Amid the twisted girders, ruined walls and underground tunnels of the Azovstal plant, Ukraine’s defenders are making their last stand in the siege of Mariupol. The steel factory dates to 1933 and the era of high-Stalinism. It was ruined by Hitler’s Wehrmacht before his forces retreated in 1943, and restored in the postwar period as one of the hubs of Soviet industry. Now the steel plant is being ruined again, this time by Russian forces. Assuming it is returned to Ukraine, will Mariupol’s steel complex become the site for a Ukrainian revival fuelled by Marshall Plan aid from the West?
That is what Azovstal’s owner, the billionaire oligarch Rinat Akhmetov, is asking for. “We will definitely need an unprecedented international reconstruction programme, a Marshall Plan for Ukraine,” Akhmetov declared to CNN. “I trust that we all will rebuild a free, European, democratic and successful Ukraine after our victory in this war.”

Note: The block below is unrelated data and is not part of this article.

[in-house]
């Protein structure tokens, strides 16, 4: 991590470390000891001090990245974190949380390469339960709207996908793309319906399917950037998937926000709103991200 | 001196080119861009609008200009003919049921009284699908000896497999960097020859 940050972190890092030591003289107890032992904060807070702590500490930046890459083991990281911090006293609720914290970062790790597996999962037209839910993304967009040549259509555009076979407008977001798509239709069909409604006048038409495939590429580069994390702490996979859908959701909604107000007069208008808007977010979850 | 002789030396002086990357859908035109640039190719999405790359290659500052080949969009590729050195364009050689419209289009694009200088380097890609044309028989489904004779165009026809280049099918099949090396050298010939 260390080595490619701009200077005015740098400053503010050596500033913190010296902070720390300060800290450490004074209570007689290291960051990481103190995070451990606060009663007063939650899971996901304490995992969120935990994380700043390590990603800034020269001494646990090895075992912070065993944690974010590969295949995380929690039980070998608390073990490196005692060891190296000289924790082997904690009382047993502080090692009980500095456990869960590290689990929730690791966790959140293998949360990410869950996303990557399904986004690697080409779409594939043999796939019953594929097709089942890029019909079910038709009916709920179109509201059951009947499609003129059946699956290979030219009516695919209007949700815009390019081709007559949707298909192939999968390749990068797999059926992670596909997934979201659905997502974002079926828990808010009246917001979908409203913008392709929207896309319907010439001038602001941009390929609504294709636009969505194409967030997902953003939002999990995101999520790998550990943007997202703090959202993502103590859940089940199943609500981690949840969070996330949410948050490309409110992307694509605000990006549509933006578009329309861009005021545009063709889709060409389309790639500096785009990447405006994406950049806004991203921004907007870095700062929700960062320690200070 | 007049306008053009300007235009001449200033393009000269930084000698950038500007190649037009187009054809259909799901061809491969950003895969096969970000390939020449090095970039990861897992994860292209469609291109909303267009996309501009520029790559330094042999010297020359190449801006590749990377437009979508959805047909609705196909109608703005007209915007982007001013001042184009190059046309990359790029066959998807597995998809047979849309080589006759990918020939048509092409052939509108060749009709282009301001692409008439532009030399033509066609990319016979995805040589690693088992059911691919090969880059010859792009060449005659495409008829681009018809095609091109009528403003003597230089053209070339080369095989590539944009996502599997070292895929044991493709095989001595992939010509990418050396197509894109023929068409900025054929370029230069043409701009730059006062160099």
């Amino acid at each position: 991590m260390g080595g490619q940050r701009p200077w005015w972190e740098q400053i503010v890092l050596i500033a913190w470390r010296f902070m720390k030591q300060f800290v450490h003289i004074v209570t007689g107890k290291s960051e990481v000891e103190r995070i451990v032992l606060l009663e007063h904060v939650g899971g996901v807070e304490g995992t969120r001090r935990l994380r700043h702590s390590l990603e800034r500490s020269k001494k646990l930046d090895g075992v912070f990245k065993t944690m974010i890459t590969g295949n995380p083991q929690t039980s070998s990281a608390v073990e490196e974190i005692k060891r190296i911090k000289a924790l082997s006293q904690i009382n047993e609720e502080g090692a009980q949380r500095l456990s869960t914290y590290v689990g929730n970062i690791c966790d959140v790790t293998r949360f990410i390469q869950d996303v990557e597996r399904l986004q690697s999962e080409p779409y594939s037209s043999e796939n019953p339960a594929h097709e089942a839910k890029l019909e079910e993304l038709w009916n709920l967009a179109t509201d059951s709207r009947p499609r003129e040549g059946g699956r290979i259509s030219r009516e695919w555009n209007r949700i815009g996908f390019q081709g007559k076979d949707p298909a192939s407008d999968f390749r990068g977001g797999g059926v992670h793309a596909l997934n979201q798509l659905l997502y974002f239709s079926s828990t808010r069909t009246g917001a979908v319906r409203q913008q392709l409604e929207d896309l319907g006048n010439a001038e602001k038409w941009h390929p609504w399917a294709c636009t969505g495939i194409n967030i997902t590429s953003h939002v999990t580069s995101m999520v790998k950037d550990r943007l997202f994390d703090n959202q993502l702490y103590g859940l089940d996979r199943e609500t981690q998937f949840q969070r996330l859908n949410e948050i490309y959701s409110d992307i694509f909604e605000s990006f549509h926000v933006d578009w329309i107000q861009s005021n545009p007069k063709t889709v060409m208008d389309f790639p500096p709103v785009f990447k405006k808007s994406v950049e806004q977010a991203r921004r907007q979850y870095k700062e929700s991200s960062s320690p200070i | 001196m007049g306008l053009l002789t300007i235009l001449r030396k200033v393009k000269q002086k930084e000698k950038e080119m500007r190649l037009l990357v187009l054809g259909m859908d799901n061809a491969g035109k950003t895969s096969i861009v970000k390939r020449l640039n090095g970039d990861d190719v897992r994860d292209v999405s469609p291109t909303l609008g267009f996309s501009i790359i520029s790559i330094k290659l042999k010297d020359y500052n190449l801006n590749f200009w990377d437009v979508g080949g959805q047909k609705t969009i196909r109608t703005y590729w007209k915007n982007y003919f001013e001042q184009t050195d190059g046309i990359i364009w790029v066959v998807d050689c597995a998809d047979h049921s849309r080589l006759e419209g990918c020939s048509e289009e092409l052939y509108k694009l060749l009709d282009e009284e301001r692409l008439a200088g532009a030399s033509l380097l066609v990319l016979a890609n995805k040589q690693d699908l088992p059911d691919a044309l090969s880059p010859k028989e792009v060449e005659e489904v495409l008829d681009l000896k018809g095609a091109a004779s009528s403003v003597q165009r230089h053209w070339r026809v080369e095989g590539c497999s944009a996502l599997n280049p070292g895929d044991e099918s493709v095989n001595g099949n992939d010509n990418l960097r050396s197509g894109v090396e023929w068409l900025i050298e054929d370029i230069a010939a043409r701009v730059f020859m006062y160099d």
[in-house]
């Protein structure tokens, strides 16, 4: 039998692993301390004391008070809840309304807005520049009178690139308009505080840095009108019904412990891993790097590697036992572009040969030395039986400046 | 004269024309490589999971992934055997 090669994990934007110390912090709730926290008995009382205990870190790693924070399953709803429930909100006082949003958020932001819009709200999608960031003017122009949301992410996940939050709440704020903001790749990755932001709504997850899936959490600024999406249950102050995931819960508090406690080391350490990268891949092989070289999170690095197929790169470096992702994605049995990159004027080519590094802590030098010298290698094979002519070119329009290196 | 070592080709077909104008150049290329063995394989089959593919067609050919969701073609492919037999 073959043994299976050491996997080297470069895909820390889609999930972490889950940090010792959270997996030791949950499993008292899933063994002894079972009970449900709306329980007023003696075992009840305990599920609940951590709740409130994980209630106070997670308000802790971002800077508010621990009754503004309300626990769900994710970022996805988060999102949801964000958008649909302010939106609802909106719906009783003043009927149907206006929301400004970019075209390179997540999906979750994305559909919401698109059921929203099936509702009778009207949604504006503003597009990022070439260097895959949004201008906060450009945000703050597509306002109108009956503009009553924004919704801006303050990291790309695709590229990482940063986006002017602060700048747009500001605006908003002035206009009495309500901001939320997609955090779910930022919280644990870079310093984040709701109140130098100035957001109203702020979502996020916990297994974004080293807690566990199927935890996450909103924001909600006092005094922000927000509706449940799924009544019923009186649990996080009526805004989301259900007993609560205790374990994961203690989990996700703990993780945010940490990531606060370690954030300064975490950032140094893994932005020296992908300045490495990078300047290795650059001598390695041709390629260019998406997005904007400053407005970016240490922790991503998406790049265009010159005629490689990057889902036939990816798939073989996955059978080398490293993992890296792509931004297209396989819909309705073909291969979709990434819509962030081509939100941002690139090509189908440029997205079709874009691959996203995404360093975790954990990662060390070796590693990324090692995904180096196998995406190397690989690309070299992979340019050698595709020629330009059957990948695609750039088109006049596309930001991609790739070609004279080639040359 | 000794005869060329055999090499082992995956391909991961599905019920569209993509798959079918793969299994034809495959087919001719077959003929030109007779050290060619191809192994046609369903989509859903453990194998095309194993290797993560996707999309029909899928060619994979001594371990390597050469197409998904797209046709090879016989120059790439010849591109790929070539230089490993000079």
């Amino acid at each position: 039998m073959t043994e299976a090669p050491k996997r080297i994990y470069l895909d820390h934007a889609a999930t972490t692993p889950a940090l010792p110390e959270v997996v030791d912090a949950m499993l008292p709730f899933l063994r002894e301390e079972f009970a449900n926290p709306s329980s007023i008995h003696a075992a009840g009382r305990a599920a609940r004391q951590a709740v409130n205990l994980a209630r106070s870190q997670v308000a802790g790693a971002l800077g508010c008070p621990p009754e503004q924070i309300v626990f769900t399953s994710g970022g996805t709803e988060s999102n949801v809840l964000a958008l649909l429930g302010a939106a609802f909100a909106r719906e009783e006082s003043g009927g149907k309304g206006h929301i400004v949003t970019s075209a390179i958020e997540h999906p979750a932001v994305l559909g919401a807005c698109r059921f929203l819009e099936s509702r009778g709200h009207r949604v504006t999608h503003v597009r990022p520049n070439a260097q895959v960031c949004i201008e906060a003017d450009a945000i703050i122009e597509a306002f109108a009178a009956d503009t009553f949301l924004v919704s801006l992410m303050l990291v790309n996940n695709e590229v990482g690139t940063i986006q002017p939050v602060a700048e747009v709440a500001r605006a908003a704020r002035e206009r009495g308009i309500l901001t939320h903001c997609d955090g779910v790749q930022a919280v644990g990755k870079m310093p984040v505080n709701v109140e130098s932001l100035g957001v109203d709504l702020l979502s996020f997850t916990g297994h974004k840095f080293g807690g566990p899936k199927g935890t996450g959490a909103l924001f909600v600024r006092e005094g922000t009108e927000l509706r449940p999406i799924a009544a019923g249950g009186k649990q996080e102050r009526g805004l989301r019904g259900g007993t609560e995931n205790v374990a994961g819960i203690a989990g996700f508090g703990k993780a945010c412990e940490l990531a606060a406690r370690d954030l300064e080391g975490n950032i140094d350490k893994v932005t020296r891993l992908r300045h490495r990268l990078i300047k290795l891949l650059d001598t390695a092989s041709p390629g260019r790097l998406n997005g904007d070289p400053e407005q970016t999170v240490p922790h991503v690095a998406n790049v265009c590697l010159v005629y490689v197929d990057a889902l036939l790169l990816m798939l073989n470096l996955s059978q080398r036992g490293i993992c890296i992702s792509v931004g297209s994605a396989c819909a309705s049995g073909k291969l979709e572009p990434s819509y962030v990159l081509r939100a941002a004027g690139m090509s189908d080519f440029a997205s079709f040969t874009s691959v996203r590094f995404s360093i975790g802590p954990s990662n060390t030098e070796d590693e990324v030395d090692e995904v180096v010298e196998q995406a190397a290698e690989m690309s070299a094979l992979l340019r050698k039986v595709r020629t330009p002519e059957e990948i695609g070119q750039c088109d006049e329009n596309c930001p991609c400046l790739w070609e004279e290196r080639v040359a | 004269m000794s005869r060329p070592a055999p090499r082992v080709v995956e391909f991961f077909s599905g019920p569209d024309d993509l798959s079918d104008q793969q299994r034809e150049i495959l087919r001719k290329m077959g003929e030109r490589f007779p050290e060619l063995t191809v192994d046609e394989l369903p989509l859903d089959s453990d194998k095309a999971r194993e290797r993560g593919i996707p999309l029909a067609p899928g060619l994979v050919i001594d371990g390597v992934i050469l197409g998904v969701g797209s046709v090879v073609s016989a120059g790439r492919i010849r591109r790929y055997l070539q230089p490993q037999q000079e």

Vladimir Putin’s war against Ukraine has unleashed a revival of Cold War liberalism in American and European political discourse and punditry. Nato is back. The West is rallying. Against that backdrop it was only a matter of time before the call went out for a Marshall Plan for Ukraine. America’s fabled aid programme is widely credited with kick-starting western Europe’s miraculous recovery after 1945. It provided the material foundation for the era of so-called embedded liberalism – the synthesis of normative principles and institutions that underpinned the postwar order.
Read the full article at The New Statesman